In the end, we write fantasy not so much about mythic powers as about that battling mixture of good and evil that’s in the minds of all men and all women. About how bad things can be done in what seems to be the service of good, when someone forsakes humane doubt to follow that terribly dangerous thing, an absolute certainty. Look at these people, we’re saying to the kids who read us: look at them, none of them is all good or all bad, but each one has to choose his or her own way between the two. Look at these people, they are us, they are you.

We don’t say this in so many words, of course. That sort of thing went out with the Victorians. We tell stories, we paint pictures with words, we try to cast that spell by which something flows directly from the imagination of the writer into the imagination of the child.

Susan Cooper
Libraries are the frontline in the war for the imagination
The Guardian, Wednesday 11th December 2013

altered as human beings

February 4, 2020

In films, we are voyeurs, but in novels, we have the experience of being someone else: knowing another person’s soul from the inside. No other art form does that. And this is why sometimes, when we put down a book, we find ourselves slightly altered as human beings. Novels change us from within.

Donna Tartt
Interview with Laurie Grassi for Chatelaine Book Club, 8th November 2013

magically burst forth

January 19, 2020

Writing and reading are the only ways to find your voice. It won’t magically burst forth in your poems the next time you sit down to write, or the next, but little by little, as you become aware of more choices and begin to make them – consciously and unconsciously – your style will develop.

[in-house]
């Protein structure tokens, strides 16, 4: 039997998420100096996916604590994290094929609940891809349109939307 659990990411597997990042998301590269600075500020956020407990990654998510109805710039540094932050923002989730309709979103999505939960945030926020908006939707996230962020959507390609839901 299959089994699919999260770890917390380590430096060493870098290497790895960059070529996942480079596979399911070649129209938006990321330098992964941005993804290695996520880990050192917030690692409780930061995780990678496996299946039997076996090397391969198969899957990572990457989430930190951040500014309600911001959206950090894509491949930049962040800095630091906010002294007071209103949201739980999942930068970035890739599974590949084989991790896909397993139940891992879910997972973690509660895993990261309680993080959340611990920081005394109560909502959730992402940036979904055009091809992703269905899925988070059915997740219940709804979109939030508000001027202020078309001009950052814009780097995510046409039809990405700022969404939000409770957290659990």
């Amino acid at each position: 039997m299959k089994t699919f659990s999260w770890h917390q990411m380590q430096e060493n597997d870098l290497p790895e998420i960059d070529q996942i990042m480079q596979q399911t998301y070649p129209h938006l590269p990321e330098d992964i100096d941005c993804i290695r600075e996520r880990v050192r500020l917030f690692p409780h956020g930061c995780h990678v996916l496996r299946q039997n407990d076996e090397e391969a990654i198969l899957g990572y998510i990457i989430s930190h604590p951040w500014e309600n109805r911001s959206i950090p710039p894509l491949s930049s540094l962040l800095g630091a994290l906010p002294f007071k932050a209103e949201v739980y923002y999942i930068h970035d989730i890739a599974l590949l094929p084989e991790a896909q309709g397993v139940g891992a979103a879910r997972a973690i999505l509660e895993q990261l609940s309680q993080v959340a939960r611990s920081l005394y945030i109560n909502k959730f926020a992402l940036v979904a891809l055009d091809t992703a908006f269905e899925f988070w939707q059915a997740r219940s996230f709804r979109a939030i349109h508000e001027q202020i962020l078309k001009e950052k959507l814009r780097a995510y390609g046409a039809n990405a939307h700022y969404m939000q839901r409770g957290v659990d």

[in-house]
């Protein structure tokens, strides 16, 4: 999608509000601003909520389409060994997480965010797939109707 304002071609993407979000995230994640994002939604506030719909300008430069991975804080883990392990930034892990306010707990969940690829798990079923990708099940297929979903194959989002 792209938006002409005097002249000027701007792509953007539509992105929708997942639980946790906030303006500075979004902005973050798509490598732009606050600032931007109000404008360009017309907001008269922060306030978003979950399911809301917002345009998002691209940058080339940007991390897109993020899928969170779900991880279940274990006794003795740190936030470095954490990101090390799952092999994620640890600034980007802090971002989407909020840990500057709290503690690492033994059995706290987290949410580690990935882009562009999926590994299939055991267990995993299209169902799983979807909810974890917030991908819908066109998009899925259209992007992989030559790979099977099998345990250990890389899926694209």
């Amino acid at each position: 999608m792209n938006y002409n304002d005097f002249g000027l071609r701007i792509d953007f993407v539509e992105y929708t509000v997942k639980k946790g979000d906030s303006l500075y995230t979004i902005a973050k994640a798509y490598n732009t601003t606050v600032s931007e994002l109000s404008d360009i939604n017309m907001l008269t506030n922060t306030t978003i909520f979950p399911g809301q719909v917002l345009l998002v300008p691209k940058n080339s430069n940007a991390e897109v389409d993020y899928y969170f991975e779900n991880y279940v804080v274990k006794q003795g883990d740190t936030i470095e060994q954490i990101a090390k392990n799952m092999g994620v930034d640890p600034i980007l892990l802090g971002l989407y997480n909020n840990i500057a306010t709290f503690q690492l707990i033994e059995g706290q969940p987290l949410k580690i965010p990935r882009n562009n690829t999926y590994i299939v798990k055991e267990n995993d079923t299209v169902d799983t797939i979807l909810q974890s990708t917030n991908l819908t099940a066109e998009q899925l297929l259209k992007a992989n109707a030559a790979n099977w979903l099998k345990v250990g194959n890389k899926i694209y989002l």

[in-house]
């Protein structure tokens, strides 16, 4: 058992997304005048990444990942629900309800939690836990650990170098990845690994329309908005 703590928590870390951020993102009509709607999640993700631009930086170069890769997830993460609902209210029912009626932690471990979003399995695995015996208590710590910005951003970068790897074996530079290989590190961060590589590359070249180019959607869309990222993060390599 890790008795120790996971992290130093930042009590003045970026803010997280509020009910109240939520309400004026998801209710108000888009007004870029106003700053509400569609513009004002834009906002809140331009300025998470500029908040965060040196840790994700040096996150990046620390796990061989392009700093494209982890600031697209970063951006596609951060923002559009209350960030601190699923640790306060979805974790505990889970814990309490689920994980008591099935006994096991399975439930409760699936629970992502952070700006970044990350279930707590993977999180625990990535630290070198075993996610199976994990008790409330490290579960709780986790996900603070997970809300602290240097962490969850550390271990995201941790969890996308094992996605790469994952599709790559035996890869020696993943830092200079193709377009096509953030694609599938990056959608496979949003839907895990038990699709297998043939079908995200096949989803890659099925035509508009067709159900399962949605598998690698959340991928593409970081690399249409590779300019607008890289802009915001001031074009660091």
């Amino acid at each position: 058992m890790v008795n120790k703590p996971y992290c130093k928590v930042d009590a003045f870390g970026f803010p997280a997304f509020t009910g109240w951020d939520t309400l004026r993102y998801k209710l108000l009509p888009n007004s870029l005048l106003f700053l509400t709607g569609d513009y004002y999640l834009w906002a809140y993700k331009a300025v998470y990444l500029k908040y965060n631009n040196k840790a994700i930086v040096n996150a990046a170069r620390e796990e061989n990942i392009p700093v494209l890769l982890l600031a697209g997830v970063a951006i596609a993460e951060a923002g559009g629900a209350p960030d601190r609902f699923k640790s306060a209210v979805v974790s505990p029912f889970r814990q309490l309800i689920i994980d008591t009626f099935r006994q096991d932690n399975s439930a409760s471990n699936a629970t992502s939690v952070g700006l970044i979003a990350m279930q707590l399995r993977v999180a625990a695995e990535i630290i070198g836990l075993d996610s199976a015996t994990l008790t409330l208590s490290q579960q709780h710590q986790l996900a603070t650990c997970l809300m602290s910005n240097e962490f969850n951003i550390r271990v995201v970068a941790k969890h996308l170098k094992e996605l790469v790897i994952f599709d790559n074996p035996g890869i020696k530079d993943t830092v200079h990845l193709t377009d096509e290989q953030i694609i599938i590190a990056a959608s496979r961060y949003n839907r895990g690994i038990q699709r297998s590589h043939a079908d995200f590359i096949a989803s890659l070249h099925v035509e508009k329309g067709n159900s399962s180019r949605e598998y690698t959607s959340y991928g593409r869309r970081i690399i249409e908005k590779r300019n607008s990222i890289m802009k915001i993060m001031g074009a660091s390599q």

Dorianne Laux
The Poet’s Companion: A Guide To The Pleasures Of Writing Poetry

poems are bodies

January 18, 2020

I do think there are poems that work better out loud than on the page. Spoken word poems can be exhilarating in performance and one-dimensional on the page. Likewise, there are poems that rely on the authority of the type itself, and the physical relationship between the words, the white space on the page, and the reader. I often tell my students that poems are bodies; we visually take them in and feel them in our guts even before we read the words. William Carlos Williams’ “Red Wheelbarrow” is pretty unglorious out loud. I’ve heard a recording of Williams reading it. His voice sounds like the Sherriff on Deputy Dawg, and he reads the poem without emphasis or opinion; it’s over before you know it. Now, on the page, that poem is endlessly compelling. Near-rhymes, stanzas that are visually constructed to look like wheelbarrows, the splitting of compound words into their constituent parts: wheel from barrow, rain from water. I think as my work has matured it may have become less entertaining at a poetry reading and more interesting on the page. As I have aged I have also become shy.

Diane Seuss
Interview in The Smoking Poet (Winter 2009/2010 issue)